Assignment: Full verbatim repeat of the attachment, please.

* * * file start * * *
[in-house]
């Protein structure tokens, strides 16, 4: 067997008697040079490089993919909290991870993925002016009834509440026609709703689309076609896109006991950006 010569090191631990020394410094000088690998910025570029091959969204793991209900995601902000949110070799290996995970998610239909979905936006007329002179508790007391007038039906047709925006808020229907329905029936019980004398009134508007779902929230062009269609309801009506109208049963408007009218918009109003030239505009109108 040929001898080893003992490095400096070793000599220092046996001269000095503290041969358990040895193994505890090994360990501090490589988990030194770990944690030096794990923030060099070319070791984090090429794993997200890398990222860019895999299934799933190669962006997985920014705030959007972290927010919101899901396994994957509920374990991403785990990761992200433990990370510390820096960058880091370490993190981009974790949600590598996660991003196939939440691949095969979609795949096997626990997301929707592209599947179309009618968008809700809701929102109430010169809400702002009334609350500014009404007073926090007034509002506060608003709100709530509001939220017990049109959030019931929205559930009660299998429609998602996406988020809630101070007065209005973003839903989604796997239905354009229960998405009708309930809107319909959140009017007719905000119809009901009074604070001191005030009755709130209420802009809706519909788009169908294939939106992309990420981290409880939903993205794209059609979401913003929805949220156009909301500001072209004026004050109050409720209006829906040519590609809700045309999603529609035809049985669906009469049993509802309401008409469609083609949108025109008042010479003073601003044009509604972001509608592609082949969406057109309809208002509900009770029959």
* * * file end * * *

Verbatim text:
[in-house]
């Protein structure tokens, strides 16, 4: 067997008697040079490089993919909290991870993925002016009834509440026609709703689309076609896109006991950006 010569090191631990020394410094000088690998910025570029091959969204793991209900995601902000949110070799290996995970998610239909979905936006007329002179508790007391007038039906047709925006808020229907329905029936019980004398009134508007779902929230062009269609309801009506109208049963408007009218918009109003030239505009109108 040929001898080893003992490095400096070793000599220092046996001269000095503290041969358990040895193994505890090994360990501090490589988990030194770990944690030096794990923030060099070319070791984090090429794993997200890398990222860019895999299934799933190669962006997985920014705030959007972290927010919101899901396994994957509920374990991403785990990761992200433990990370510390820096960058880091370490993190981009974790949600590598996660991003196939939440691949095969979609795949096997626990997301929707592209599947179309009618968008809700809701929102109430010169809400702002009334609350500014009404007073926090007034509002506060608003709100709530509001939220017990049109959030019931929205559930009660299998429609998602996406988020809630101070007065209005973003839903989604796997239905354009229960998405009708309930809107319909959140009017007719905000119809009901009074604070001191005030009755709130209420802009809706519909788009169908294939939106992309990420981290409880939903993205794209059609979401913003929805949220156009909301500001072209004026004050109050409720209006829906040519590609809700045309999603529609035809049985669906009469049993509802309401008409469609083609949108025109008042010479003073601003044009509604972001509608592609082949969406057109309809208002509900009770029959």